News Briefs

On April 14, the United States, the United Kingdom and France launched airstrikes on three chemical weapons storage and research facilities. This was in response to a chemical attack in Syria on April 7, believed to have been ordered by Syrian President al-Assad./ Courtesy of Wikipedia

US, UK, France launch strike on Syria

Early on the morning of April 14, Syria experienced an attack on three large chemical weapons storage and research facilities. The facilities, which were located near the Syrian cities of Damascus and Homs, were targeted by the joint military efforts of the United States, the United Kingdom and France (The New York Times, “Pentagon Says Syria Strikes Hit ‘Heart’ of Chemical Weapons Program,” 04.14.2018). The airstrike, for which there are no known casualties, was in response to a chemical attack in Syria earlier this month.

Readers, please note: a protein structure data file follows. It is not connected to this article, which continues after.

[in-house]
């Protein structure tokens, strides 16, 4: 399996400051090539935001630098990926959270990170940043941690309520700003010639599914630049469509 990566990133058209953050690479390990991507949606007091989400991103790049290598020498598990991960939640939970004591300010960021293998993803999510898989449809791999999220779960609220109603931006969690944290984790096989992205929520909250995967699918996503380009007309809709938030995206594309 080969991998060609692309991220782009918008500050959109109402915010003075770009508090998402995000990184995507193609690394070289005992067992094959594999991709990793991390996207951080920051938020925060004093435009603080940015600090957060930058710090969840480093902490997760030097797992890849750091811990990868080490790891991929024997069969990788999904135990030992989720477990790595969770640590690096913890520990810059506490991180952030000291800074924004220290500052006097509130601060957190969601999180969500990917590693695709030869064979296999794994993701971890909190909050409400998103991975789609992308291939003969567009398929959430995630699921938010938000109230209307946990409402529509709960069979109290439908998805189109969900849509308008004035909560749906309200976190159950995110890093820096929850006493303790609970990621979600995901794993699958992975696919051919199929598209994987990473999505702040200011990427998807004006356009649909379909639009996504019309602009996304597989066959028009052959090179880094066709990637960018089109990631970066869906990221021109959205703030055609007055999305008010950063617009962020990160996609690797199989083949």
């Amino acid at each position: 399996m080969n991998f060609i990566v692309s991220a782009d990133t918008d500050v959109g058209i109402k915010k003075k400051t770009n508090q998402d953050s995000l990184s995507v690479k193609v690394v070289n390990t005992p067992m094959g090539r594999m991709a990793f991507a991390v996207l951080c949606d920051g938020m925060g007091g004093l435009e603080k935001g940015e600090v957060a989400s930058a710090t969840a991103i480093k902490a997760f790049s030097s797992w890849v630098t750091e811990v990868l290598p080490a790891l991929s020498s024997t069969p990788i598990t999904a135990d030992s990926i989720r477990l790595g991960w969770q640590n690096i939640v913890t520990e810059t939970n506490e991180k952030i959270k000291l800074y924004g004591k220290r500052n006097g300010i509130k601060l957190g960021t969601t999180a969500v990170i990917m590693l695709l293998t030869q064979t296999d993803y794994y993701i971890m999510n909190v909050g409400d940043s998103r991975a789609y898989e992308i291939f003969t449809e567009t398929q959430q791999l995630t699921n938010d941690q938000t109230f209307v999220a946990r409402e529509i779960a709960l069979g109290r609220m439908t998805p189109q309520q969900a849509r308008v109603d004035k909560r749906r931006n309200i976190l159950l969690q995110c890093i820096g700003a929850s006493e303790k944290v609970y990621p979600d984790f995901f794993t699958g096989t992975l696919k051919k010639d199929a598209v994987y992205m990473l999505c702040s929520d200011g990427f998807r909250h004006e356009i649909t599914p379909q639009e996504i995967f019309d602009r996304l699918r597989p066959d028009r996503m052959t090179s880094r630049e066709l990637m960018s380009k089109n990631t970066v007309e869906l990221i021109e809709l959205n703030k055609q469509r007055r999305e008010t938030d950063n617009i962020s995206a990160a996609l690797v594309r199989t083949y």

On April 7, a chemical attack was launched in Syria, releasing poisonous gas near Damascus. It is believed to have been ordered by Syrian President Bashar al-Assad (The New York Times, “A Hard Lesson in Syria: Assad Can Still Gas His Own People,” 04.15.2018). The attack was directed at the Syrian people, killing at least 42 Syrians, mostly children and civilians (Vox, “The US bombing of Syria, explained in 400 words,” 04.16.2018). The chemical attack may have been in response to rebel groups in Syria that oppose President Assad. The attacks are believed to have been used to send the messages that living in rebel-controlled areas is dangerous, as well as serve as a show of Assad’s power (US News and World Report, “A Despot’s Desperate Ploy,” 04.10.2017).